Her straight-laced, no-nonsense, every day hair:
And her nightlife hair:
Um, seriously. I have the cutest baby ever.
Our Amelia Bel is a week old today. What an incredible, exhausting, exhilarating, transforming, scary, and intensely joyous week it’s been (there, made myself cry. Happens a lot recently.) You’ll be hearing about Amelia a lot on this blog… variously referred to as Amelia, Bel, Babybel, Stinkerpoo, Lil’ Pooper, Twitterbird, Beester, KB, AB, the little girl, Monkey Jr, and Honey Pie.
Last Wednesday morning at 9:00 I had a my 40-week prenatal appointment. It was the day before my due date. The midwife said I was 1 centimeter dilated, and would I like to have my membranes stripped? Just the exam hurt so much that I said, no. After the exam I sat on the table and asked her what kind of labor wimp I was going to be. She patted me on the back (my midwife, Lori, is one of the profoundly Good Guys in this adventure) and we scheduled an induction for March 28, which would be 41 weeks and 4 days.
Before scheduling the appointment and leaving, I stopped in the clinic’s restroom. And had a contraction that almost floored me. I had heard that exams could cause a few contractions, so I rode it out, made my appointments, and drove myself home. And had another contraction as I pulled the car into our driveway.
And another ten minutes later. And two more seven minutes apart. Then there was a four minute gap. Then a three minute gap. After that, two minutes. I had about six that way–ones that I couldn’t walk or talk through–and Sparks left work to take me to the hospital. I was admitted to labor & delivery without going through triage first. The wheelchair ride to the L&D ward is a hazy but surreal memory–it went through the hospital’s coffee shop (moan! moan! moan!) and up ten stories in an elevator that stopped at EVERY floor along the way (moooooooan… moooooan…). Finally we got to my room, I managed to put my gown on and get on the bed, and I laid down. I couldn’t do anything else. Trying to sit or stand was unthinkable.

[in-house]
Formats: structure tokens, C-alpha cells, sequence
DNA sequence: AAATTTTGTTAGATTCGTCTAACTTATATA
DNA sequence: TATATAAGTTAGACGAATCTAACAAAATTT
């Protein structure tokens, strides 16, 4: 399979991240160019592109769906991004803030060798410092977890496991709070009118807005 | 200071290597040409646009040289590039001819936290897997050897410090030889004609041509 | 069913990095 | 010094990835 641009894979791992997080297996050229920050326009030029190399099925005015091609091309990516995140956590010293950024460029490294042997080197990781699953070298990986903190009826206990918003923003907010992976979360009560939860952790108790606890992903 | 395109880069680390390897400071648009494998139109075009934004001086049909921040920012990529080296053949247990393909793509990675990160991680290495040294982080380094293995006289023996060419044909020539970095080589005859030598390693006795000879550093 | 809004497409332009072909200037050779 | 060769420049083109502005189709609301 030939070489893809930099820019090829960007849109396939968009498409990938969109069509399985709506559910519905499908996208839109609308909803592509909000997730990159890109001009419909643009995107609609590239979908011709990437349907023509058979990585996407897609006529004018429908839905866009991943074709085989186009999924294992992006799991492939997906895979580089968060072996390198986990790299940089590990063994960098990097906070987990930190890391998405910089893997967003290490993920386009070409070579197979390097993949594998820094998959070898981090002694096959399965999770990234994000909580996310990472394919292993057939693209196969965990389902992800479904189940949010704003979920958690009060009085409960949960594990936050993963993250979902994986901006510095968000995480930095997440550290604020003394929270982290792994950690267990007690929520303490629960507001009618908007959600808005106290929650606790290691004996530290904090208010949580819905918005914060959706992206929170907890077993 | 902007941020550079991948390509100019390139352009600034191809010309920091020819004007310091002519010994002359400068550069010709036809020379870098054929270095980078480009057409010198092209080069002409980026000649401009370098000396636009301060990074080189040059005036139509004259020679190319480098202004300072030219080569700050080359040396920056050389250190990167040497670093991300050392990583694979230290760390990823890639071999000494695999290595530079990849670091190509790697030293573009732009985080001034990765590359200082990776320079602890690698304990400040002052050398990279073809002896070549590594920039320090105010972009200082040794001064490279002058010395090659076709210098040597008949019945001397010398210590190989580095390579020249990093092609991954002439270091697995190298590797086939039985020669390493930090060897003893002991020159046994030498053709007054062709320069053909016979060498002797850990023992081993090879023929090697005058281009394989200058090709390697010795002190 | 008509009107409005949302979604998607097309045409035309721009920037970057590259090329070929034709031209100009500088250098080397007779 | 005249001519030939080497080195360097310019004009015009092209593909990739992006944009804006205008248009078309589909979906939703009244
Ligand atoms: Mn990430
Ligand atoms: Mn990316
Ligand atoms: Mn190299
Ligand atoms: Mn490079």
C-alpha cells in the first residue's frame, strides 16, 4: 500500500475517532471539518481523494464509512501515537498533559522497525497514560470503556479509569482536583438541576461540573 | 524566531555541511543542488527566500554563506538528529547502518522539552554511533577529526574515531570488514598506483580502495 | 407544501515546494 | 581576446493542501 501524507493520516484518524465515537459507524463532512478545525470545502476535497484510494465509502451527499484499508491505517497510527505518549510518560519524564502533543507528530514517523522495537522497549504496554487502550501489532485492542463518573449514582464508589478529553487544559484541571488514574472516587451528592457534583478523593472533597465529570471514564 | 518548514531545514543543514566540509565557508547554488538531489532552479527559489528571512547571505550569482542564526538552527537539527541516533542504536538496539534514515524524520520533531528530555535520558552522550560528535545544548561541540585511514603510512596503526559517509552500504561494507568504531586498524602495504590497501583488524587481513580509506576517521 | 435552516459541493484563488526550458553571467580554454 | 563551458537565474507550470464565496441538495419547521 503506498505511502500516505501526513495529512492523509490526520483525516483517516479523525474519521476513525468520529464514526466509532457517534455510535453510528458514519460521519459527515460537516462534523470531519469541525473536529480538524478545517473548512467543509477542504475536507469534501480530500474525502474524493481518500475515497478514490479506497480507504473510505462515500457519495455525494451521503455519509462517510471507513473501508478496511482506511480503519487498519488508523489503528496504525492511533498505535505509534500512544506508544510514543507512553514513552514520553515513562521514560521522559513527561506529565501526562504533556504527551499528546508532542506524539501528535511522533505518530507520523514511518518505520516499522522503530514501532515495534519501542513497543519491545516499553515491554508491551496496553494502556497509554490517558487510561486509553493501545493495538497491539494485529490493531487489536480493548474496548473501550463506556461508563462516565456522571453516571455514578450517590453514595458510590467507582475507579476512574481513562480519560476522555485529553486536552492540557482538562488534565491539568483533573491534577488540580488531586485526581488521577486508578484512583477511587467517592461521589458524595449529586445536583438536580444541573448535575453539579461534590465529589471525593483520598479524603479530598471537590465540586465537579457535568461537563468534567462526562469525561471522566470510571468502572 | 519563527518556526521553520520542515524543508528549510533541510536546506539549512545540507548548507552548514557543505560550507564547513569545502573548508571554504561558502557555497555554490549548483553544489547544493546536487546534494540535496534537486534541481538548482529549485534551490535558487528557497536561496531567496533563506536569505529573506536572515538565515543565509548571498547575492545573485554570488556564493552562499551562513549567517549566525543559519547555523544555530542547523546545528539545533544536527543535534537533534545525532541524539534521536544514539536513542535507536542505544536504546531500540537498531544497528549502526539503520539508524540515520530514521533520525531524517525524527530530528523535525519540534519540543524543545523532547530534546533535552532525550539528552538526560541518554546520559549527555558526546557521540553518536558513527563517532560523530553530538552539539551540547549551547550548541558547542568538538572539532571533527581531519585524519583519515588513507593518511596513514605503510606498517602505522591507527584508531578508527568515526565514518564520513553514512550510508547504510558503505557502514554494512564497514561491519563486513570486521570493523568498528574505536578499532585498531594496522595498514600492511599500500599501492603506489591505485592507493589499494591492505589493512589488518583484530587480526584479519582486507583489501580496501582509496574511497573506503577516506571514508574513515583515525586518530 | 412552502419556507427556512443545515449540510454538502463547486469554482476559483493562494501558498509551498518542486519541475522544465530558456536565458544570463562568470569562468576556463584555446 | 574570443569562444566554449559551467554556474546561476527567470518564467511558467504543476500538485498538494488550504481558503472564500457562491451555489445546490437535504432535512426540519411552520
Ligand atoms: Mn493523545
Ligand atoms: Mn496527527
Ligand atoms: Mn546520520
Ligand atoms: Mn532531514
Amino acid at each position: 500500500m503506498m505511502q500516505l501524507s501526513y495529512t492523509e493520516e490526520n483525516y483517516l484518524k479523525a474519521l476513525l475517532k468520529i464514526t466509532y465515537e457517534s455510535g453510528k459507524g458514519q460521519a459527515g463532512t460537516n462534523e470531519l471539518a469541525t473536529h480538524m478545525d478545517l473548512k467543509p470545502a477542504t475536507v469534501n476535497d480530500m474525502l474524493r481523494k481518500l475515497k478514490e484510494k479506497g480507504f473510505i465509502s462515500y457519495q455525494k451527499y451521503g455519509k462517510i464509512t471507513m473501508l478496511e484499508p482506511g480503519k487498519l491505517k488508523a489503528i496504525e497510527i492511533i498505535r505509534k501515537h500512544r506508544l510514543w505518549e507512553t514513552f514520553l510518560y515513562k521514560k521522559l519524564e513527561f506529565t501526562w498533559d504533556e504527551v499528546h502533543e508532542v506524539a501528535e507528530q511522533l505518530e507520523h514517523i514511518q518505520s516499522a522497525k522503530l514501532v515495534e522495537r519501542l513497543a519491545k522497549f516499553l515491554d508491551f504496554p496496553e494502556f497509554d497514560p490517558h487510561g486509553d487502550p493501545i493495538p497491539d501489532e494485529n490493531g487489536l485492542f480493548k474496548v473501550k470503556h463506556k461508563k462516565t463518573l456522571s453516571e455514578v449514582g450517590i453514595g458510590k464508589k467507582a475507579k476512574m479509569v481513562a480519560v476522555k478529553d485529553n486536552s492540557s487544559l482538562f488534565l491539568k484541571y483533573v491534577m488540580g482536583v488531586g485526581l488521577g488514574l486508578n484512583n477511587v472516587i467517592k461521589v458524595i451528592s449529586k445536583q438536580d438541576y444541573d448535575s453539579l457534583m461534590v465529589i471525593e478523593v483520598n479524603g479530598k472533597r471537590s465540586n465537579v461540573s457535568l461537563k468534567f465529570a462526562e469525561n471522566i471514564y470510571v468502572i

I asked for an epidural right away (so much for nine months of good intentions!) and since I was only two centimeters dilated at that time, was put at the end of the anesthesiologist’s cue. It took three hours for her to get to me, during which I moaned and panted and was only half aware of my surroundings. Once the epidural had taken and I was back in the space-time continuum the midwife on call did another exam… and I was at eight centimeters. I had been in transition, unmedicated. So I’m sort of a badass, even with the epidural.
Then things got exciting. Amelia was pinching on her cord, and I had to be turned from side to side several times to find a position that didn’t compromise her heart rate. I was also given a dose of terbutaline to slow my contractions so she could rest. Then my blood pressure crashed; over the next three hours I was given three doses of epinephrine and four liters of IV fluids to try to get it up. I lay on the bed and shivered, but I was so happy about the epidural, I didn’t mind. Finally it was decided that the terbutaline had stopped my labor altogether (still at eight!) and that my blood pressure, which had been hovering around 70/40 for three hours, was unacceptable. My epidural was turned off and they started giving me pitocin.
An hour later, the epidural was very nearly gone and my contractions were back full strength, but I still wasn’t dilating. Amelia was wedged in an awkward place, and was face up. Without a lot of position-changing on my part, she wasn’t going to come out… and her heart rate was dropping again with the strong contractions. Everyone in the room had had enough, including the midwife. It was decided that I was getting a c-section. I gratefully signed the consent form, and was taken to an OR.